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Unformatted text preview: A Note on Zero-level Pricing and the HARA Utility Function 1 S.-M. Guu 2 and J.-N. Wang 3 Abstract. In the literature, zero-level pricing method has been proposed to pro- vide a unique price for a non-marketable new asset. Its disadvantage from the viewpoint of robust pricing theory is dependent on investor’s utility function and initial wealth. In some situations, the zero-level price is universal in a sense of inde- pendent of utility function and initial wealth. In this note, we show that only one parameter of the HARA (hyperbolic absolute risk aversion) utility function affects the zero-level price of a new asset. This implies that, if this parameter is fixed, zero-level prices are identical for all individuals with the HARA utility functions and the different levels of initial wealth. Key Words. Asset pricing, zero-level pricing, hyperbolic absolute risk aver- sion utility, maximization. 1. Introduction Pricing a new asset is a fundamental problem of finance. One commonly seen method of pricing a new asset is by use of the no-arbitrage principle. In many cases, however, the no-arbitrage principle produces only a range for the price. In order to yield a unique price for a new asset, zero-level pricing method has been proposed in the literature (Refs. 1-4). Zero-level pricing method determines a price so that an investor will include this new asset in his or her portfolio at a zero level. It turns out that under reasonable conditions, zero-level pricing has very nice properties such as linearity and free of arbitrage. Being dependent on investor’s utility function and initial wealth, however, is its disadvantage from the viewpoint of robust pricing theory. Luenberger (Ref. 2) proposed the notion of universality for the zero-level price. Precisely, the zero-level price is universal if it is the same for all utility functions in some class and all positive wealth levels. Luenberger (Ref. 2) showed that universal zero-level prices exist in the following four situations: the new asset is statistically independent of all marketed 1 This research is partially supported under the grant of NSC 95-2221-E-155-049. 2 Department of Business Administration, Yuan Ze University, Taoyuan, Taiwan, R.O.C. Email: ies- email@example.com. 3 Graduate School of Management, Yuan Ze University, Taoyuan, Taiwan, R.O.C. assets and there is a risk-free asset; all assets are normally distributed; the single-period market is partially complete; all individuals have quadratic utility functions. For easy reference, we follow the settings in Luenberger’s paper (Ref. 2). Consider a single period model with n risky assets and one risk-free asset in the market. Let the price for risk-free asset be 1 and the corresponding prices of n risky assets be denoted by p 1 ,p 2 ,...,p n at time t = 0. The gross return of the risk-free asset is R and let ˜ R denote the payoff of the risk-free asset at time 1. Payoffs of n risky assets at time 1 are denoted by d 1 ,d 2 , ··· ,d...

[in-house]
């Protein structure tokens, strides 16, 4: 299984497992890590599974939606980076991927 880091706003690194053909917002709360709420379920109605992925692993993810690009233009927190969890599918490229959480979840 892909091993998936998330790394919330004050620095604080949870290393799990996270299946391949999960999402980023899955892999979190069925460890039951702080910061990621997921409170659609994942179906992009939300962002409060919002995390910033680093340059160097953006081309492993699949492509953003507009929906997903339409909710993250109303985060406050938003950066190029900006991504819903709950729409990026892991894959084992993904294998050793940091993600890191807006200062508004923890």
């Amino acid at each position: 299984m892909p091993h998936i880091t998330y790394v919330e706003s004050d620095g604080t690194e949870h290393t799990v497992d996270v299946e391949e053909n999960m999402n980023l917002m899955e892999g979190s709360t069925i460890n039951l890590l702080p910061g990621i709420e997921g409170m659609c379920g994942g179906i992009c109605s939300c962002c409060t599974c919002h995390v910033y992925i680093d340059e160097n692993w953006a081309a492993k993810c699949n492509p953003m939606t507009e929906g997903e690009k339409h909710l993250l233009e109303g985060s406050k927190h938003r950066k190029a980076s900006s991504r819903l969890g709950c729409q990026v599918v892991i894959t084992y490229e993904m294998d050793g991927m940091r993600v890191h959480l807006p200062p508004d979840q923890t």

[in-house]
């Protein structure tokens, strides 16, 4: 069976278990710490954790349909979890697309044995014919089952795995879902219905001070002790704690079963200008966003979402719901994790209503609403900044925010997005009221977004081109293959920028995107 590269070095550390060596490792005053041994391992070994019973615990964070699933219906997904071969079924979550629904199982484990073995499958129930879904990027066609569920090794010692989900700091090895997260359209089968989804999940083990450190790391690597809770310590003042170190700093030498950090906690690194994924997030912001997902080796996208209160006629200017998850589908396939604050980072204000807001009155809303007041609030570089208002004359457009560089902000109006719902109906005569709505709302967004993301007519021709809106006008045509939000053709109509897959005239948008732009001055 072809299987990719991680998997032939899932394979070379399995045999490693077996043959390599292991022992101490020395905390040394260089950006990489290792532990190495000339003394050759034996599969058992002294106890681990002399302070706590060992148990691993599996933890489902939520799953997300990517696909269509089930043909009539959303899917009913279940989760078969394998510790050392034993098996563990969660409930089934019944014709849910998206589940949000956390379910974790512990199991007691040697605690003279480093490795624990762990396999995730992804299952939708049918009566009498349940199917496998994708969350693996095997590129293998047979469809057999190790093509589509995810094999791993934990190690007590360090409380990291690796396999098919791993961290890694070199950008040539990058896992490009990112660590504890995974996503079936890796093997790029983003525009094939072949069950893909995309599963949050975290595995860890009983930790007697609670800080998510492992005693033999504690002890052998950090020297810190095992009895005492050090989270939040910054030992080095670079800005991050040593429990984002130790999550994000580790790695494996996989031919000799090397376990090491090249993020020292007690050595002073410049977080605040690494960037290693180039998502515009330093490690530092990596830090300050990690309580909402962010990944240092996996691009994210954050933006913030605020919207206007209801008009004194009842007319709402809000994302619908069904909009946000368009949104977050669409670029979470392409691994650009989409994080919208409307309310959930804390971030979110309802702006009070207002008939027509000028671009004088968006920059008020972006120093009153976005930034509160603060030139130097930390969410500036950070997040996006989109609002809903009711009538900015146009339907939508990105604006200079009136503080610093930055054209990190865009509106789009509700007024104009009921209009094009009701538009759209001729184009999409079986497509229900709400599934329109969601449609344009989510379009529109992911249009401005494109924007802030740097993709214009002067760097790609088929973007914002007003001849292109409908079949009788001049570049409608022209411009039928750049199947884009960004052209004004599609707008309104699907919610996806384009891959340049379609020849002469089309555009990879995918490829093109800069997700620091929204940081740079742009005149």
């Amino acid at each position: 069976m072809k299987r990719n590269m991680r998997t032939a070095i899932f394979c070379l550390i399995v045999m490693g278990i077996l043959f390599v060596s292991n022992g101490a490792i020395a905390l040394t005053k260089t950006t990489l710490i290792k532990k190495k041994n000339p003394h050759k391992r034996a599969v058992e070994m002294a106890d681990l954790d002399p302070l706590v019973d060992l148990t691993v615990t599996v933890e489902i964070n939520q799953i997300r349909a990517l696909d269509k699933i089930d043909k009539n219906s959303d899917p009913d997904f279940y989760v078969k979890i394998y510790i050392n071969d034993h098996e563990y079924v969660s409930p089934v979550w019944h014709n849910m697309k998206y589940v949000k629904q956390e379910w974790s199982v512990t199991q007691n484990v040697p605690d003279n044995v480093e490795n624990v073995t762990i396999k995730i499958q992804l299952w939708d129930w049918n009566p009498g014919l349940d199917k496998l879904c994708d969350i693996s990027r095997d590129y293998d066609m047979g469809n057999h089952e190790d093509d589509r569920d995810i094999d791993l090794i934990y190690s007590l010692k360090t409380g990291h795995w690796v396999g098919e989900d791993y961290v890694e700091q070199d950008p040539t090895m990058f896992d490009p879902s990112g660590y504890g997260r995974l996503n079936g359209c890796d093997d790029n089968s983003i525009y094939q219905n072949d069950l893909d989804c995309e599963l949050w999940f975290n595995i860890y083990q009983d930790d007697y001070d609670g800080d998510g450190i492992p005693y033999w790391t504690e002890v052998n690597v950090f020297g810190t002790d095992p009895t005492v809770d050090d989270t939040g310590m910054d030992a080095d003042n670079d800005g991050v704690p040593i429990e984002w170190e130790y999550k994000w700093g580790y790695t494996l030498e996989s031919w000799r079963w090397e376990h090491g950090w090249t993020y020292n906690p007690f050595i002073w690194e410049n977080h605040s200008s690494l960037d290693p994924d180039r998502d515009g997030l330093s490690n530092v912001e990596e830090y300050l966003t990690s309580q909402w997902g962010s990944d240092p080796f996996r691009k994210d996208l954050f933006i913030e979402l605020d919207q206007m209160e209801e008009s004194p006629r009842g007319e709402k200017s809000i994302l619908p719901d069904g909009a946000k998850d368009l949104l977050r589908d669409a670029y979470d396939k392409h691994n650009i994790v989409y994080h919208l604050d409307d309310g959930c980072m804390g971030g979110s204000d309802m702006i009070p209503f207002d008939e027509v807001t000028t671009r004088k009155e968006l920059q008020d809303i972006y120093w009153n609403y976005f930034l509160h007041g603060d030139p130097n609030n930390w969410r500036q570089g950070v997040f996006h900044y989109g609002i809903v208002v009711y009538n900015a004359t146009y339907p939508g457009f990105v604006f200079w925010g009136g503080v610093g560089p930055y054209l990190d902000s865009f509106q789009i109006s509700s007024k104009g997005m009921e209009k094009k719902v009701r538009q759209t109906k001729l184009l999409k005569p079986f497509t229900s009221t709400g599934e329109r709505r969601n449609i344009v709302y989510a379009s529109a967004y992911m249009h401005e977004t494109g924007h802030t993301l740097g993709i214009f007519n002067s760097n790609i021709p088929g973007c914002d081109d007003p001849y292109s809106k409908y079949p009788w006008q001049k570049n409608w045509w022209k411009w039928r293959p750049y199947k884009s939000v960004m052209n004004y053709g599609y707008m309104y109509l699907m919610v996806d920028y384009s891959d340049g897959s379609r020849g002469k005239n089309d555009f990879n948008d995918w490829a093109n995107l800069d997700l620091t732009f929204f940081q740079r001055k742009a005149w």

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- Spring '09